Monday, November 11, 2013

Monday Memory: Tinkerbell

This is my little sister, Jen, in 7th or 8th grade, and that adorable Holstein calf is Tinkerbell, her pet heifer for several months. Yep, most kids have pets that are cats or dogs, but Jen had a pet heifer. Tinkerbell was born a tiny twin calf and probably weighed 45 pounds when Jen adopted her from the local dairy. Odds were not in the little calf's favor, but Jen dutifully and faithfully bottle-fed Tinkerbell and she ended up thriving and doing quite well.
As Tinkerbell grew, it was obvious she wasn't going to be bothered with acting like a regular cow. She couldn't be pushed or corralled, and instead, when we needed her to move to a different pen or load on the trailer, Jen would simply walk up to her, tell her what to do, and then show her where to move and the heifer would do as she was told. It was really quite funny and amazing to see. Tinkerbell put up with the rest of the family, but she knew she belonged to Jen and had a clear favorite.

Due to Tinkerbell's status as a free-martin (heifer calf with a bull twin, usually infertile and does not have typical dairy-type characteristics)she did not show well at our local livestock shows and fairs. She led perfectly and Jen could get her to do anything in showmanship classes, but it was obvious Tinkerbell was never going to develop into even an average milking cow. So, when Tinkerbell was to butchering weight, our dad decided she should be our freezer beef for the year. Jen adamantly refused to have her calf be the one in our freezer. She fully understood that Tinkerbell couldn't live a long and full life on a dairy, but she also was not going to eat her all winter either. Dad gave into his daughter's emotional pleas and instead of butchering Tinkerbell, he picked another calf for our freezer and took Tinkerbell to the livestock auction with some other calves.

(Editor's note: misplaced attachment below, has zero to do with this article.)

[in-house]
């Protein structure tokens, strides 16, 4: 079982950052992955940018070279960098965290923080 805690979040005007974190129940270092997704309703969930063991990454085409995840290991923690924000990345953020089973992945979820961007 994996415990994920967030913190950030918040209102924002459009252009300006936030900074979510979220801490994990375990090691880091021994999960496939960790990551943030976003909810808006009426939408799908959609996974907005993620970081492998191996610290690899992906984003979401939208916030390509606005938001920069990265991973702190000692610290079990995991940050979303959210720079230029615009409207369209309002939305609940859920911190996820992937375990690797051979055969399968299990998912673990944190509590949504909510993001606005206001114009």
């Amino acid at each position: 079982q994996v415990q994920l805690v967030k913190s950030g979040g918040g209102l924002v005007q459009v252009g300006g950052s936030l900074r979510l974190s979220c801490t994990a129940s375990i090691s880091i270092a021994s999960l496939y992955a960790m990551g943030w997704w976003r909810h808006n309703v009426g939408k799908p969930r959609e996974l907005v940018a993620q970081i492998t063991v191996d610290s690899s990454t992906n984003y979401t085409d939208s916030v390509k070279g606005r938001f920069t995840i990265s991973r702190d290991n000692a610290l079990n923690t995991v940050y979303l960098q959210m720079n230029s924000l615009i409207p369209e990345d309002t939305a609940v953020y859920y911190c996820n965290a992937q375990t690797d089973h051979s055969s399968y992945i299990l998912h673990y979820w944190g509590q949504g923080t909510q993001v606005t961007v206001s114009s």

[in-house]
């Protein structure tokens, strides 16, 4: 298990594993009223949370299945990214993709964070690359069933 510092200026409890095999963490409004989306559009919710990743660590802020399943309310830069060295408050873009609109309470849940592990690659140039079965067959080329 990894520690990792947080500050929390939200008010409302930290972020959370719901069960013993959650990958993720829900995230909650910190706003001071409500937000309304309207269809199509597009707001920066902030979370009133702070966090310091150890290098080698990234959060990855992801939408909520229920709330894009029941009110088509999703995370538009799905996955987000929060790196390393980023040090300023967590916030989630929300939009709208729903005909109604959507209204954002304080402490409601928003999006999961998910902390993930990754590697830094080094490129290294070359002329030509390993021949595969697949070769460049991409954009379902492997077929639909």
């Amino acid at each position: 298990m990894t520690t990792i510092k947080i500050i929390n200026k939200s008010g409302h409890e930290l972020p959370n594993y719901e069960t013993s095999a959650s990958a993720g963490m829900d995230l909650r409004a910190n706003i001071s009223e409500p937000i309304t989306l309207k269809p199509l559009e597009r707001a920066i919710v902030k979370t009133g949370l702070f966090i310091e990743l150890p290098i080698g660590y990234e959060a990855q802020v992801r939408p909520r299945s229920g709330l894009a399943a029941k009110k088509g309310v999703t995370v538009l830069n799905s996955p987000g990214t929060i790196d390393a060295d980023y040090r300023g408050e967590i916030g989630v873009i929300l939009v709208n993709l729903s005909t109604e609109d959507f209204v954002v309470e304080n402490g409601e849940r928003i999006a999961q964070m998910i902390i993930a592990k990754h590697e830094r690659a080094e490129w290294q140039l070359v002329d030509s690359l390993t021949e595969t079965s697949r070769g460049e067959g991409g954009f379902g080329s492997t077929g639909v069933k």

Jen raised other calves after Tinkerbell, and one Holstein heifer actually entered a milking herd and did quite well, being a top milker and producer of quality heifers, but none of them would ever come close to pulling at Jen's heartstrings like little Tinkerbell.

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